By Henry Navarro Delgado
One knows that something is touching a nerve in North American culture when a foreign luxury car company wants a piece of the pie. The movie, Black Panther, is that type of archetypical popular culture milestone.
The film has generated a widespread sense of optimism. No wonder Lexus invested heavily in Black Panther’s production — in hopes that the movie’s popularity may lift car sales.
The timing of Black Panther couldn’t be better either. It’s Black History Month in Canada and the United States, and disappointment over the lack of African-American winners at the 2016 Oscars is still fresh.
Lexus aside, what has gathered a lot of media traction about the movie relates to dress. Both the costumes of the Black Panther’s characters and the styles, worn by the actors at the film’s premiere, have become a popular focus.
There are several other culturally significant aspects about the movie, of course. Chief among them is the fact that Black Panther features the only Black protagonist superhero in the Marvels Comics universe.
But dress style has long been one of few accessible forms of self-expression for North America’s marginalized groups. For the African Diaspora in North America, dress has always had political connotations.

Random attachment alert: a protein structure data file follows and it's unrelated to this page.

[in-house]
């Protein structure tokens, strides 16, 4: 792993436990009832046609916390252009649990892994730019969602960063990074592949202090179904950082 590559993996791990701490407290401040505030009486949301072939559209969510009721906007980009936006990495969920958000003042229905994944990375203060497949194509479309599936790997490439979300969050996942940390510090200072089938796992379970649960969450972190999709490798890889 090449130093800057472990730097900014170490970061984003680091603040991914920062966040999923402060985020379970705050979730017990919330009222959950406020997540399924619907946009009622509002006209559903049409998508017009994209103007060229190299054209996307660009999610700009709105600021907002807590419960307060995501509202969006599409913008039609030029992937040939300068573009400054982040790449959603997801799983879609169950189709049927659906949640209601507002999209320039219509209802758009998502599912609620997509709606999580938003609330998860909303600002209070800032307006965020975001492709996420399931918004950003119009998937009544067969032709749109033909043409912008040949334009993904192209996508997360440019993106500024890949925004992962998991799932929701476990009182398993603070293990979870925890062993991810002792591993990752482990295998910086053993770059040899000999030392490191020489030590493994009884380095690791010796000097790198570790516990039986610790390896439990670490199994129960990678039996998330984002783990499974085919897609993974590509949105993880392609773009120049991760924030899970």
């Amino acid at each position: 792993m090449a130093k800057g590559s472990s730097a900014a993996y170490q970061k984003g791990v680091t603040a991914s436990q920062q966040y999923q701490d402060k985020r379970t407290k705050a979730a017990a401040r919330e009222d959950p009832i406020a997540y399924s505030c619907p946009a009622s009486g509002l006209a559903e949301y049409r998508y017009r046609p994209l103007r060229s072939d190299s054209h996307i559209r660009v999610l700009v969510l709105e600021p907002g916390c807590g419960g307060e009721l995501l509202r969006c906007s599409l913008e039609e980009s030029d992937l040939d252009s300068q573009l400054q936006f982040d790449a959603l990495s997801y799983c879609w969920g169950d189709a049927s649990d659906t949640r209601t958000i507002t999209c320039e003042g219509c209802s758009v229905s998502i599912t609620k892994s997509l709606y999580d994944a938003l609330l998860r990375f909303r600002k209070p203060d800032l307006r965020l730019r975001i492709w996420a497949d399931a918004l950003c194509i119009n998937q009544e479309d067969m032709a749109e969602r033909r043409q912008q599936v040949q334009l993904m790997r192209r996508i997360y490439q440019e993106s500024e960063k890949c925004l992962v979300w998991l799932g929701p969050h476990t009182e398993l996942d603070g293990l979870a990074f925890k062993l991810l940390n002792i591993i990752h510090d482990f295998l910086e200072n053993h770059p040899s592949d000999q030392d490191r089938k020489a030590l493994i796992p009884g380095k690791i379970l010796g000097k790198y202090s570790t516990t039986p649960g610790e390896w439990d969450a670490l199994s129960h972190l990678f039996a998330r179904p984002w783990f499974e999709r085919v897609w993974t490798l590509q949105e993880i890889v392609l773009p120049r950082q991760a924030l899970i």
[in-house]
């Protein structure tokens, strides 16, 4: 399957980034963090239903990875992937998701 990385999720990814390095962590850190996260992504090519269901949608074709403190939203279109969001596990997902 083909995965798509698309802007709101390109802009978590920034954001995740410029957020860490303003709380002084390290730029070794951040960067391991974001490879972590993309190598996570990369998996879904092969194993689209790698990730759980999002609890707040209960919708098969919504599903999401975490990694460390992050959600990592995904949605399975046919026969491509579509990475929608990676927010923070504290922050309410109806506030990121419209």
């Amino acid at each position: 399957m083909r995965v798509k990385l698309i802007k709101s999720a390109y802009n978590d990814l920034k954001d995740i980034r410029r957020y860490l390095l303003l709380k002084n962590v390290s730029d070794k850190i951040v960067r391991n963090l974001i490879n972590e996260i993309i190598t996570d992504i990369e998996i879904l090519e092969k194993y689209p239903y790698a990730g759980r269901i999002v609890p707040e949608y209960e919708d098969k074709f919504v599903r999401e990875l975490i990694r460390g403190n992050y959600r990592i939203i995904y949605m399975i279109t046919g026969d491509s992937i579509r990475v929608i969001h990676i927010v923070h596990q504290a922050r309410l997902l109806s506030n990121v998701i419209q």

Black style politics
For social groups that can’t access institutionalized forms of creative expression, dress and personal style often become a form of political and cultural broadcasting. The immediacy of clothing and its perceived lack of pretension provides a visible and versatile canvas. For North American Black communities, style can also connect them to a cultural continuum that stretches all the way to Africa.
In understanding how and why Black Panther entered our collective consciousness, it’s important to make a distinction between the film’s two strands of dress. On one hand we have dress as a fictionalized characterization; the movie costumes. On the other hand we have dress as celebrity-enabled commentary; the actor’s outfits during the film’s premiere.
Both wardrobes represent related but distinct aspects of Black style’s linkage to identity, race and culture in North America. Within this context, both the political and social significance of Black style are important. But most important is the long overdue need to honour the many contributions of Black style to North American fashion.
Black Panther’s dress codes
Similar to other Marvel superheroes, Black Panther has a double life and matching outfits for each one of those lives. His supernatural persona is outfitted in a skintight, high-tech suit complete with a feline mask. When not on superhero duty, he wears dapper suits or African warrior regalia. Each of those outfits represents different strands of Black style.
Like Black Panther himself, supporting characters exist in three overlapping spaces; the U.S., the fictional African country of Wakanda and the legendary kingdom of Wakanda.
Costumes worn by characters in each of these spaces capture complementary facets of pan-African dress style across geographical, temporal and cosmological boundaries. We see the expected Westernized dress of Wakanda — a front for the hidden Wakanda Kingdom. But when the action takes place in the kingdom of Wakanda, the overall aesthetic is Afrofuturistic.